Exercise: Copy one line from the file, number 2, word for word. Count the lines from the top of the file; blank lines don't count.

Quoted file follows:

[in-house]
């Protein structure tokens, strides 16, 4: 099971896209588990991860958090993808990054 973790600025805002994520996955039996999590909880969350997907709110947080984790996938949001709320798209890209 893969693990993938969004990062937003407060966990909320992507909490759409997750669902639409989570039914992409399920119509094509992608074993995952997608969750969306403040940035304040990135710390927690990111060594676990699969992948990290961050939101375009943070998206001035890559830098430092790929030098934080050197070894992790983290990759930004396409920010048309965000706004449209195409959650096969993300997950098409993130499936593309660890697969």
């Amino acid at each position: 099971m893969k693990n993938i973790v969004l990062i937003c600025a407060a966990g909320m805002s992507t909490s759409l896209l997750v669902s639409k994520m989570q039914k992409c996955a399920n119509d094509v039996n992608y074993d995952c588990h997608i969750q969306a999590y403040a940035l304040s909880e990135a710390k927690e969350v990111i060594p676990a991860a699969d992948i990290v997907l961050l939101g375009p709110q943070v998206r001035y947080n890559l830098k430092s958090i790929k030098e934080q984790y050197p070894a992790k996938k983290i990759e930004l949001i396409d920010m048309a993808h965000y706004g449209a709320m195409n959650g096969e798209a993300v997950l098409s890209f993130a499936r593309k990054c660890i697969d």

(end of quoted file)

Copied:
């Protein structure tokens, strides 16, 4: 099971896209588990991860958090993808990054 973790600025805002994520996955039996999590909880969350997907709110947080984790996938949001709320798209890209 893969693990993938969004990062937003407060966990909320992507909490759409997750669902639409989570039914992409399920119509094509992608074993995952997608969750969306403040940035304040990135710390927690990111060594676990699969992948990290961050939101375009943070998206001035890559830098430092790929030098934080050197070894992790983290990759930004396409920010048309965000706004449209195409959650096969993300997950098409993130499936593309660890697969």